Social inflation is one of the latest buzzwords in insurance, and for good reason, as the trend has become especially impactful in the professional liability marketplace.
The term is used by insurers to describe the rising costs of insurance claims caused by social and economic trends, resulting in more litigation and larger jury awards. It is similar to the economic inflation that most of us are familiar with, for example, when we’re talking about home prices going up over time. However, in the case of social inflation, verdicts from lawsuits are starting to increase rapidly as juries reach larger and larger verdicts, which in turn is creating a major problem for insurers because they can no longer predict the cost of settling a claim, explained one expert.
“At one time, settlements exceeding $100 million were unheard of – and it’s no longer so,” said Kevin Davis, of Kevin Davis Insurance Services, a Worldwide Facilities company. “A slip, trip or fall once settled for $300,000 may now settle at $1.5 million.”
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A handful of billion-dollar verdicts over the past year demonstrate just how much social inflation has affected the insurance industry, continued Davis. He pointed to an $8 billion verdict against Johnson & Johnson for Risperdal, a schizophrenia drug; a $2 billion verdict against Monsanto for its herbicide Roundup, which the court subsequently reduced; a $1 billion verdict related to workplace negligence against HACC Pointe South, Inc.; and another verdict against Johnson & Johnson for $4.7 billion (recently reduced to about $2 billion by the appellate court) related to its talcum powder products.
However, “The lawsuit against the corporation isn’t nearly as important as the social issue. There’s bias created by social media and various news agencies alleging wrongdoing by corporations, as well as jurors feeling angry and that they need to make things right in the world,” explained Davis, adding that at the same time, “There are generational shifts as millennials take over juries. They tend to be concerned with privacy, climate change, and pay disparity, as well as other social and environmental issues, so any lawsuits that touch on these issues could trigger a very large verdict.”
While the professional liability market has seen its fair share of reverberations from social inflation, this trend has resulted in pushing up insurance costs across the board, from directors and officers (D&O) to auto, environmental, and umbrella coverage. In turn, limits are being reduced, premiums are increasing, and exclusions are being inserted into policies.
For insurance companies, this landscape can be particularly hard to navigate since verdicts seem to now be primarily controlled by social concerns and trends. Insurers have to be able to accurately predict the social and political climate, and how the climate at any given time will affect a claim, noted Davis – which is not an easy task.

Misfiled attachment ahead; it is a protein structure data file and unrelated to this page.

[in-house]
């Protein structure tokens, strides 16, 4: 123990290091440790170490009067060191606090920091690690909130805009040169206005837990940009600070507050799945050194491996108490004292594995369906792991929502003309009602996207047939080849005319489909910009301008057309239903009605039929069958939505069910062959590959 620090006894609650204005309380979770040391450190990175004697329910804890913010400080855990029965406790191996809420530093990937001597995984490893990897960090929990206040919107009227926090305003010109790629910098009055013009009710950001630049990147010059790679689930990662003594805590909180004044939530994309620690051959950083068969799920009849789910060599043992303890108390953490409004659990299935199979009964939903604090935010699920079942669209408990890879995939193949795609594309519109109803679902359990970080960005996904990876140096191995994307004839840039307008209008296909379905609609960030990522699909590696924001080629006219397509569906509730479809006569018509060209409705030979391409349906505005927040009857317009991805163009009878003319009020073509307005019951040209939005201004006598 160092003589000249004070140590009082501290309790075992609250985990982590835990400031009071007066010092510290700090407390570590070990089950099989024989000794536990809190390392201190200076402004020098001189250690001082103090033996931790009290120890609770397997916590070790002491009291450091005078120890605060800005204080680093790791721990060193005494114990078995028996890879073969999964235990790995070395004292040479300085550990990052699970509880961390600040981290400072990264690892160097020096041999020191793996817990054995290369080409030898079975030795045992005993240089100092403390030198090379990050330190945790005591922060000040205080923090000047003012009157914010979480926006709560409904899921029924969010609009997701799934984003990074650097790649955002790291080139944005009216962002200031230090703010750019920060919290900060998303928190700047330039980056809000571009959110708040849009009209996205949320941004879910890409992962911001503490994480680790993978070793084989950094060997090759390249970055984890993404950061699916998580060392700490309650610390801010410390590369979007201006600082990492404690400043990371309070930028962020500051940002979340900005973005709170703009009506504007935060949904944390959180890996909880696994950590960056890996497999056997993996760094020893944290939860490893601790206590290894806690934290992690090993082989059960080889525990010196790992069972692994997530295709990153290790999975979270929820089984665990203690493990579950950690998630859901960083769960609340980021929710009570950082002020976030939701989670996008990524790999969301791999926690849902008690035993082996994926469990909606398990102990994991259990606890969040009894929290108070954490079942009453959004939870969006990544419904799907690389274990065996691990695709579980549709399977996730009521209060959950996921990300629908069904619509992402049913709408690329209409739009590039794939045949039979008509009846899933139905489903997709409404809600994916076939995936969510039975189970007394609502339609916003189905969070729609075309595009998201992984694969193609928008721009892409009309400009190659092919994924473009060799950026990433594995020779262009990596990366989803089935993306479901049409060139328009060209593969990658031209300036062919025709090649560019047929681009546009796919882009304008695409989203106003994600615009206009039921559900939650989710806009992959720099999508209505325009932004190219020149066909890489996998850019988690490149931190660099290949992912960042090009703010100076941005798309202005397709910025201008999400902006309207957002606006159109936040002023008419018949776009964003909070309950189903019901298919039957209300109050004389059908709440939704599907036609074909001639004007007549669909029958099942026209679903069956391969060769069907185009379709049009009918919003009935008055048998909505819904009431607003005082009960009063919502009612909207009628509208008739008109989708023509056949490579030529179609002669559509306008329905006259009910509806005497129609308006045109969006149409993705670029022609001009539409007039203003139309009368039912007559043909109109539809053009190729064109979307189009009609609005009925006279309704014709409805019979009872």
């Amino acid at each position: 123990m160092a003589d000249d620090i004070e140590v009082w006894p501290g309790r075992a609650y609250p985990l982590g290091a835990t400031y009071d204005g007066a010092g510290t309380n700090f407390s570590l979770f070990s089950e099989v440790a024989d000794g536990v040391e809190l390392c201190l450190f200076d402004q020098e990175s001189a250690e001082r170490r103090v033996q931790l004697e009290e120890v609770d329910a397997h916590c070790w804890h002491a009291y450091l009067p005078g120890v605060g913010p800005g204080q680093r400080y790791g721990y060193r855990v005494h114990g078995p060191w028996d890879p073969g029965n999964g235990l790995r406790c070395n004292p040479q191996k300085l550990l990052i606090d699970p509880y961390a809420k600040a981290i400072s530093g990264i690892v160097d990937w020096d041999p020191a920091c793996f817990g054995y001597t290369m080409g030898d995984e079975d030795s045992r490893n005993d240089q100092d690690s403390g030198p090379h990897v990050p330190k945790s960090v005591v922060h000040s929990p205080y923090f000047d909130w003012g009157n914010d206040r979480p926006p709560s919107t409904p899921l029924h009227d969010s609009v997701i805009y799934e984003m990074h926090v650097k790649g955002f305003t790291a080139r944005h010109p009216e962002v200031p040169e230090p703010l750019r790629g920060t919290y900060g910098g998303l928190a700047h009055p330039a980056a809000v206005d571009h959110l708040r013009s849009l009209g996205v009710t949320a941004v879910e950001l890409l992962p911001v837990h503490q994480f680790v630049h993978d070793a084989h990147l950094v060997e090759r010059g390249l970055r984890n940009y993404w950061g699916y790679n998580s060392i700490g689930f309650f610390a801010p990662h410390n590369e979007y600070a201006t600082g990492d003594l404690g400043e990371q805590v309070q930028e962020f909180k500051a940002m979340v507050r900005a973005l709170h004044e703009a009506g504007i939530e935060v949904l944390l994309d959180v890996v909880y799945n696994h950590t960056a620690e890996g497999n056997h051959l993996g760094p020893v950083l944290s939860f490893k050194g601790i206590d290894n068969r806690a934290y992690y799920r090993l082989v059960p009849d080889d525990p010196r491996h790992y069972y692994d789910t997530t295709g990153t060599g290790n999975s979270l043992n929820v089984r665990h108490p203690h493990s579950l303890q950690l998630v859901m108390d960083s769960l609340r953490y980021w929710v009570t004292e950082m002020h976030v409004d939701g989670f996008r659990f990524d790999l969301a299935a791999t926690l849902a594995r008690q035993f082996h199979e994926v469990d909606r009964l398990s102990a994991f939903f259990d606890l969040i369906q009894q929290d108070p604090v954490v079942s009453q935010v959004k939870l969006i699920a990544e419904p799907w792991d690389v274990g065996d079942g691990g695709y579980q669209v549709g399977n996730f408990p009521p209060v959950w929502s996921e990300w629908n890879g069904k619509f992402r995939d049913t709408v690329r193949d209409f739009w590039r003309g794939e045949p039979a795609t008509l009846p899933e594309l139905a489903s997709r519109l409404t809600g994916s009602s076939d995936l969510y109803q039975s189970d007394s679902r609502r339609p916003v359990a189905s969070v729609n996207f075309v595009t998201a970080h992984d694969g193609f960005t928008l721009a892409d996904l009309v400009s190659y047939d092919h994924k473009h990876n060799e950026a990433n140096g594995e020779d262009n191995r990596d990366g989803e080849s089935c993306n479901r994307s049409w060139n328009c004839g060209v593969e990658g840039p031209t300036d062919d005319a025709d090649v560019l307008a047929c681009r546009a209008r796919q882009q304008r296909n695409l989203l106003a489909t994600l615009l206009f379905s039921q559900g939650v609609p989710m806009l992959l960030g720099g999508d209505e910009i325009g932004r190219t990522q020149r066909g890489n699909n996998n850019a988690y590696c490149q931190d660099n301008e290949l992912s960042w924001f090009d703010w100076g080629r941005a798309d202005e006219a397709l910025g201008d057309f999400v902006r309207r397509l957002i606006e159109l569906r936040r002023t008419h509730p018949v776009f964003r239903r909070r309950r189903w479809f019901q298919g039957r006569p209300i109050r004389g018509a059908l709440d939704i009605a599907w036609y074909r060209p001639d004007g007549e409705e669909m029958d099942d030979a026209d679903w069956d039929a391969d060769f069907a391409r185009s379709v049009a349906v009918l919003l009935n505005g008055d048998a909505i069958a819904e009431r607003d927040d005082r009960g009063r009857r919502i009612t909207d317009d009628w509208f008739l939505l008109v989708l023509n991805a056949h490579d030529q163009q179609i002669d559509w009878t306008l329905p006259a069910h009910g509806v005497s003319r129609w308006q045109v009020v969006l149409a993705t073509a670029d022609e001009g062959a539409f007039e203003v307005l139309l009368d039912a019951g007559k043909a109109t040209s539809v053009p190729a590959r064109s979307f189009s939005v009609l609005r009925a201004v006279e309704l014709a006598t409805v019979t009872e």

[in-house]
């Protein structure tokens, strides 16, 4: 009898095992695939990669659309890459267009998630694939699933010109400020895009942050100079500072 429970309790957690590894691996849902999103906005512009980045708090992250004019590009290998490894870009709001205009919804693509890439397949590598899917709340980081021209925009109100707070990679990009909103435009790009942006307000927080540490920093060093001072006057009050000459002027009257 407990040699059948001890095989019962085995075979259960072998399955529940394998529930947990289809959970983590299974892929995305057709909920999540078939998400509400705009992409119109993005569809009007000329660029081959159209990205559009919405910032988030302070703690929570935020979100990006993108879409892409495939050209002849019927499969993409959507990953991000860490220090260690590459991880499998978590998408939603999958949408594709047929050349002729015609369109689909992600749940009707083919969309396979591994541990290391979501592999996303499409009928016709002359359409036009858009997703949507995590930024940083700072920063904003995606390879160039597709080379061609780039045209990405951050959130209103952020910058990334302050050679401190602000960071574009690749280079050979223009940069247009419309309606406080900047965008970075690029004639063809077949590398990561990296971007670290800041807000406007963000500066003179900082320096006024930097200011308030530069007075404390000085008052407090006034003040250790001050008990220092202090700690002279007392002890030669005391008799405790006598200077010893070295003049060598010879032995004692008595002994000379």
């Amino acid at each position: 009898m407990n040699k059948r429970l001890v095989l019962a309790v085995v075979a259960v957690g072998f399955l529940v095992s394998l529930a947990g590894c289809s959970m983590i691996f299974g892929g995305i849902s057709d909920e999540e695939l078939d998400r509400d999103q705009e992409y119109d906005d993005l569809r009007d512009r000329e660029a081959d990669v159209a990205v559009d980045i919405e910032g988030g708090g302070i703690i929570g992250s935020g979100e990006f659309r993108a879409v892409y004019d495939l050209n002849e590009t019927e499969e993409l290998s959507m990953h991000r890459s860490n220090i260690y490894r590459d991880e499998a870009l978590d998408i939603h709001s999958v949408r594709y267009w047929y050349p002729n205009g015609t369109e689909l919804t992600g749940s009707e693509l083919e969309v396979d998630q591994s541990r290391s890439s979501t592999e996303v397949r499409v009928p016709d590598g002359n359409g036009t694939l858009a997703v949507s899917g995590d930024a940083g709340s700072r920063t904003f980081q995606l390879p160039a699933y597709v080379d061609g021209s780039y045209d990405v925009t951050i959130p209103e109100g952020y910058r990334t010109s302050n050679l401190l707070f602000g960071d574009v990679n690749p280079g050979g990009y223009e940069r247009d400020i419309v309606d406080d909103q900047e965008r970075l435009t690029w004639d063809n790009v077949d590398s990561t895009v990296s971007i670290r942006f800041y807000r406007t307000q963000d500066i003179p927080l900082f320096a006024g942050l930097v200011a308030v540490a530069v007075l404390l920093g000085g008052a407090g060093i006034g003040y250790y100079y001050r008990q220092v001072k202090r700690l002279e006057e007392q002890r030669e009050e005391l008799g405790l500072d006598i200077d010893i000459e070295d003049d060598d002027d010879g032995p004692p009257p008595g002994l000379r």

To add to these challenges, the coronavirus pandemic has thrown more fuel on the social inflation fire. Companies are grappling with keeping their businesses afloat, while also making sound decisions that protect the health, safety, and welfare of their employees. Moreover, even if companies implement the wearing of masks and social distancing in their workplaces, they will face ongoing scrutiny by employees on how well they’re responding to the pandemic.
“If someone were to sue, alleging that they contracted the virus on the way to work, while in the elevator or rest room, or during the bus ride home because of the lack of an effective plan to protect the employee, then the company should be prepared for a major lawsuit,” said Davis. He brought it back to social inflation, noting that in the current environment, “Many people believe that corporations should have the responsibility for maintaining the health and safety of their employees, and since many do not, bringing a lawsuit against their employers could result in a significant damage award, so individuals are quick to sue their employers and wait to see if they can hit the lottery.”
However, the reality is that unless an individual has been seriously injured, either physically or by suffering a financial loss, they will be lucky to get anything for pain and suffering.
To manage these risks brought on by the coronavirus, companies would do well to open their offices in compliance with health department guidelines and follow those guidelines closely, as this can significantly lower the risk of lawsuits being filed against them, recommended Davis.
More broadly, alongside other notable factors impacting the professional liability market – such as a growing number of discrimination and harassment lawsuits – social inflation is resulting in a rise in the complexity of losses, according to Davis, particularly in certain lines of business.
“These new trends have driven up D&O liability claim frequency and severity to the degree that the current rates cannot keep pace with these losses. As a result, we do expect to see a rise in umbrella, D&O liability, and other liability rates in 2021,” he told Insurance Business.